A design system makes us work smarter together.
It forces us to work closer, and it enables us to deliver faster results afterwards, which is a great couple of words that you can say and people will be like, yeah, that sounds like positive words.
Smarter means more efficiency, closer can mean less silos and better consistency, but there’s a lot of things that are in design systems. They can include pattern libraries, content guides, which is an interesting one, illustrations, animations.
It doesn’t really matter.
The most important thing is it is your digital brand. It encumbers the rules in your design system to deliver your digital brand that will touch your customers. It is the source of truth where all this lives and where you create a space where people can talk to you about issues with a set digital brand.
And, most importantly, it is a living and funding internal project that will probably not generate revenue directly right away.
So, these three things are basically what I mean when I talk about design systems. And there’s a thing that happens a lot, specifically when you create a design system. You’re super excited about it and you’re sprinting forward, and you are bringing everyone on your journey, and then you deliver it, and then you go into a trap, and this trap, I call it the baby trap.
And you may ask, what do babies have to do with design systems, and you’re rightly so to ask this question. The baby trap, I like to say, is we obsess about the first nine months of pregnancy and completely forget about the next 18 years we’re going to have to deal with this thing. (chuckles) So, in terms of a design system, we’re really excited about creating all these design systems and we are fantastic at how to place them, but then, what do we do next? The perception often happens, the internal products say, oh, well, you’ve built this thing, this is fantastic, you can now spread all your people back into the product teams and we’re good to go, but that’s not really what a design system should be. I’m going to say design system a lot today, so I should get this.
So, how can we avoid this trap, and there’s another reference to Jina.
She actually just mentioned it, which is fantastic. She just published, not too recently ago, her talk in great detail about design systems are for people.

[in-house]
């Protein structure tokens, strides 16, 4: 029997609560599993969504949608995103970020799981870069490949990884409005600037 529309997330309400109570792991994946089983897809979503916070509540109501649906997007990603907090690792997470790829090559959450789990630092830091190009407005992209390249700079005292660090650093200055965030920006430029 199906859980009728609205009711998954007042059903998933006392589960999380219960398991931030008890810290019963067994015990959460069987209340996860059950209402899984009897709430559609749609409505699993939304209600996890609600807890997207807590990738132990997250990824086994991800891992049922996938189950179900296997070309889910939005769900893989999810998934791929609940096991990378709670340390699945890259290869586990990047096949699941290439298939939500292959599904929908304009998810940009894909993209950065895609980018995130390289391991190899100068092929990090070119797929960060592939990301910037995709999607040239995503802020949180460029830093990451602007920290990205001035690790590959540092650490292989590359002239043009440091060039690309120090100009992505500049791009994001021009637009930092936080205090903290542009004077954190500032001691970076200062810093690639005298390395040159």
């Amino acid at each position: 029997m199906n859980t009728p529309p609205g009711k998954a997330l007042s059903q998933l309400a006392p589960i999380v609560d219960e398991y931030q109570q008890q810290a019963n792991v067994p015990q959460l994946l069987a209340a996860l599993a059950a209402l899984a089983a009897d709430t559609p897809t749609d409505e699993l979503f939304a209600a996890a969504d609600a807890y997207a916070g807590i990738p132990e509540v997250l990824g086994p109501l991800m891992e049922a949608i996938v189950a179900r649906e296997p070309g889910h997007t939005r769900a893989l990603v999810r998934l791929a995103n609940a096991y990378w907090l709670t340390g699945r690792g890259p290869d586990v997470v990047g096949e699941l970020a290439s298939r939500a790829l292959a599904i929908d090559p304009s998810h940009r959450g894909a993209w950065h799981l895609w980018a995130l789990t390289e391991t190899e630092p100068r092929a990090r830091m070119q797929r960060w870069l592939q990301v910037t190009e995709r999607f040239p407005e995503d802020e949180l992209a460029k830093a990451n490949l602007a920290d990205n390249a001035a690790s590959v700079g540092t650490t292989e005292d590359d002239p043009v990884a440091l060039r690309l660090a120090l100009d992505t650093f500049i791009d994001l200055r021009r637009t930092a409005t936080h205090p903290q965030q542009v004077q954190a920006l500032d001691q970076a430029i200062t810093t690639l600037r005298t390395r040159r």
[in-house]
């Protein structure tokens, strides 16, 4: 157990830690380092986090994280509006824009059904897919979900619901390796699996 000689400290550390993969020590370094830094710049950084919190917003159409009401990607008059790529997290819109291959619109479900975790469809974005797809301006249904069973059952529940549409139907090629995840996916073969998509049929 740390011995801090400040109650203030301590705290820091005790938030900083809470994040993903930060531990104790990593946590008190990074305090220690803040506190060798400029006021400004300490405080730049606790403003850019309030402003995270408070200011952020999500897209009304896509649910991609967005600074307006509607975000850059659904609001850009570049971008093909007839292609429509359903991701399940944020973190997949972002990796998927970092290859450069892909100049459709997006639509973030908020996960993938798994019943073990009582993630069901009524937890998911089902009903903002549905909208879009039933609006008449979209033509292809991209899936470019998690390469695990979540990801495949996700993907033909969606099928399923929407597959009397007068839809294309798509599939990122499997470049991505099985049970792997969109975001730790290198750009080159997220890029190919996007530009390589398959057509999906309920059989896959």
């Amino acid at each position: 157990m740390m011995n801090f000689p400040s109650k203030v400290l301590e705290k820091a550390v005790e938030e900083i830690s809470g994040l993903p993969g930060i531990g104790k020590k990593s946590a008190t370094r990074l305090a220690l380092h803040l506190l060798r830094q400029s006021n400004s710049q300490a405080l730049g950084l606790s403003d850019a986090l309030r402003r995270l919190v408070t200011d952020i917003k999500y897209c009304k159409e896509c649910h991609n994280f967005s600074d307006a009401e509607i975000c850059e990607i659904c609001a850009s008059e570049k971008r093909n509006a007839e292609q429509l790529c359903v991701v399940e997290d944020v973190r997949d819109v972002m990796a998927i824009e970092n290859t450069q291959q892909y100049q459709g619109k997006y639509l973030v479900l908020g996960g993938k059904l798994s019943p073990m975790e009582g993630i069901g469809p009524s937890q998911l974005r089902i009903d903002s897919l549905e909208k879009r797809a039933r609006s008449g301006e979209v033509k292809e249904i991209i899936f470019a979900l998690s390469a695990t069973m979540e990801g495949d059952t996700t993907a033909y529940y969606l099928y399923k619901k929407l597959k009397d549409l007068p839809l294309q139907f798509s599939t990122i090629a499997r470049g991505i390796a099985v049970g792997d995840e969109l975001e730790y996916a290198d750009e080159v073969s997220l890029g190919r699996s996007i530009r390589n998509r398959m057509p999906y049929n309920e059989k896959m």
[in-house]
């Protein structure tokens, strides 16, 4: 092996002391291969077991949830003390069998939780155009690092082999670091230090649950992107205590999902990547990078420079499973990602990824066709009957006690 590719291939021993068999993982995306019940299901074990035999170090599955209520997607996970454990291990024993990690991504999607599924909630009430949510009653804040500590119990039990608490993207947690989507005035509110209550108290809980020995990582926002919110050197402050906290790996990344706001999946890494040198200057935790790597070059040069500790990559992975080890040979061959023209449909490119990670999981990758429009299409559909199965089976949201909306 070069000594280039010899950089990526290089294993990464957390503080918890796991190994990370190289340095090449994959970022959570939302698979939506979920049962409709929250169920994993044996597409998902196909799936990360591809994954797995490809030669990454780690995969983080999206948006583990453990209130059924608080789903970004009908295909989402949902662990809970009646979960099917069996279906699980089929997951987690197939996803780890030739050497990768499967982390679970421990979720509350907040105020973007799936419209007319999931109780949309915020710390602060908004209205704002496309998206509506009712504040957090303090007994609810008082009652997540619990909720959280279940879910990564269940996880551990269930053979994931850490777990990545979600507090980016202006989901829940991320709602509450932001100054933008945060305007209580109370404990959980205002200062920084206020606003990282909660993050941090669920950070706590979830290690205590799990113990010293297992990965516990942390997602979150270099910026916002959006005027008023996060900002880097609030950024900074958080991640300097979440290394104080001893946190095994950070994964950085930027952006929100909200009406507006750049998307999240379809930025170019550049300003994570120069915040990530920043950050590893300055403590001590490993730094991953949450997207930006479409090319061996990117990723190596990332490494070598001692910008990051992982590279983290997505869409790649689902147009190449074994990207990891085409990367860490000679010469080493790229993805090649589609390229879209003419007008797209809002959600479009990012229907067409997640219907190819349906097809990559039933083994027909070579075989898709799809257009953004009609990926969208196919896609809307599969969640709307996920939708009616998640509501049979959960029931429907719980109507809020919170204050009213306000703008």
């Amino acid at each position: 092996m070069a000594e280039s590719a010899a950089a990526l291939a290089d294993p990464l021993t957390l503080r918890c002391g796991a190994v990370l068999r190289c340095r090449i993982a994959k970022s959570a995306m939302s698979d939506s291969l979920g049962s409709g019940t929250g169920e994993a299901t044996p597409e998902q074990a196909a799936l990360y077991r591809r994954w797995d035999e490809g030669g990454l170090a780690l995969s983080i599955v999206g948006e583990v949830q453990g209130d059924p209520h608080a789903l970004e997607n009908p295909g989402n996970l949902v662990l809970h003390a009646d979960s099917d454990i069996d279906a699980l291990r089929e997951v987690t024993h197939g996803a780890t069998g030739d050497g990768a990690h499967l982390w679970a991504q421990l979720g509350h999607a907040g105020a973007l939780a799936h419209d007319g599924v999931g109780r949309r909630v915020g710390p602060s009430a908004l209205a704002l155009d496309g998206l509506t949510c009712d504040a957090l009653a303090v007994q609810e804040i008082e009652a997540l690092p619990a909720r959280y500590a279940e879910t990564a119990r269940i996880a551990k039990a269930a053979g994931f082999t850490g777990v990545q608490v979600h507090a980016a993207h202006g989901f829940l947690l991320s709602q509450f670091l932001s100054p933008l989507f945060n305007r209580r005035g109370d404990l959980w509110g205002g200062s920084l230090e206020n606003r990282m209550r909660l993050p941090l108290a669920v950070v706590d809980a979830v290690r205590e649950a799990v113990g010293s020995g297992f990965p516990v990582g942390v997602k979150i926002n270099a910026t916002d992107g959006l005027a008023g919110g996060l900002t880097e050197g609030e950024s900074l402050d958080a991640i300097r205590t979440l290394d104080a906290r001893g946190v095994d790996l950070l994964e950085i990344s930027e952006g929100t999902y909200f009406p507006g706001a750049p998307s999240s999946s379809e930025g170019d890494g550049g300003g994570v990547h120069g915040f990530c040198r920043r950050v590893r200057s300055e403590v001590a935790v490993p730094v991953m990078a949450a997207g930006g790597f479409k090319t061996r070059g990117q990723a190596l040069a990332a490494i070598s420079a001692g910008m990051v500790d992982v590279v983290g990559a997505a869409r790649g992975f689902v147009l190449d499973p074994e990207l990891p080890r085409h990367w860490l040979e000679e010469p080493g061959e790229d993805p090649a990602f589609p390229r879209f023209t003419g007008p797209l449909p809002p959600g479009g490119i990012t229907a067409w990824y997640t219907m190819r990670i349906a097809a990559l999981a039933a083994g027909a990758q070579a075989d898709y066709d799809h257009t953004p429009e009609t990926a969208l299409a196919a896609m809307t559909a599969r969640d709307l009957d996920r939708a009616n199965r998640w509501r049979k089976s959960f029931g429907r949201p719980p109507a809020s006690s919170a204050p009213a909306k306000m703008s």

Design systems are for people, built by people. And we heard Jeff talk about this today as well, people should be the central concern for a healthy design system.
It’s all about people, and if you had to tweet about my talk in a single word, that’s the word that I would use. So, I will be talking today about four different pillars and a couple of things that we’ve done within these pillars to help us sustain a design system for the long run. So, I’ll talk about community and how we can bring people together within a company. Once you have the community, we make sure that we have a sustainable way of collaboration and make sure that what we do makes sense.
We will track your success because it holds our motivation and it will make us go to the next day.
And then we talk about communication because that’s really important when it comes to people.
Okay, with that, let’s start with the community aspect of it. Conway’s law has been stated in our industry a lot and there’s lots of words, and it means a lot of different things to a lot of different people.
So, how is that relevant to us? If I had to rephrase Conway’s law, ’cause I think it is really relevant to us, I would say, to make sure that we build something, build a community in us, we have to cross the organisational boundaries that we have in front of us. And that sounds a little bit clearer, but it’s maybe not perfectly clear and it also doesn’t really lay down what a design system is. What does it have to do with design systems? So, if I had to rephrase this again, I would say a good design system is made up of a lot of people, a lot of different people. A lot of different people is really what a community is all about, and we’ve heard from Jeff today about the importance of diversity in our community.
So, how do we build a community? One thing that we’ve done, and there’s a couple of things now that I’ll just talk about, the things that we’ve done that we found great success with.
We’ve gone out to all these different departments, in this case, this is the government thing, and we created an open day, a session where everyone can come, and we called it the design system love day. It’s an open-door policy where everyone knows this is where we’re going to meet everyone and we will welcome specifically doubters.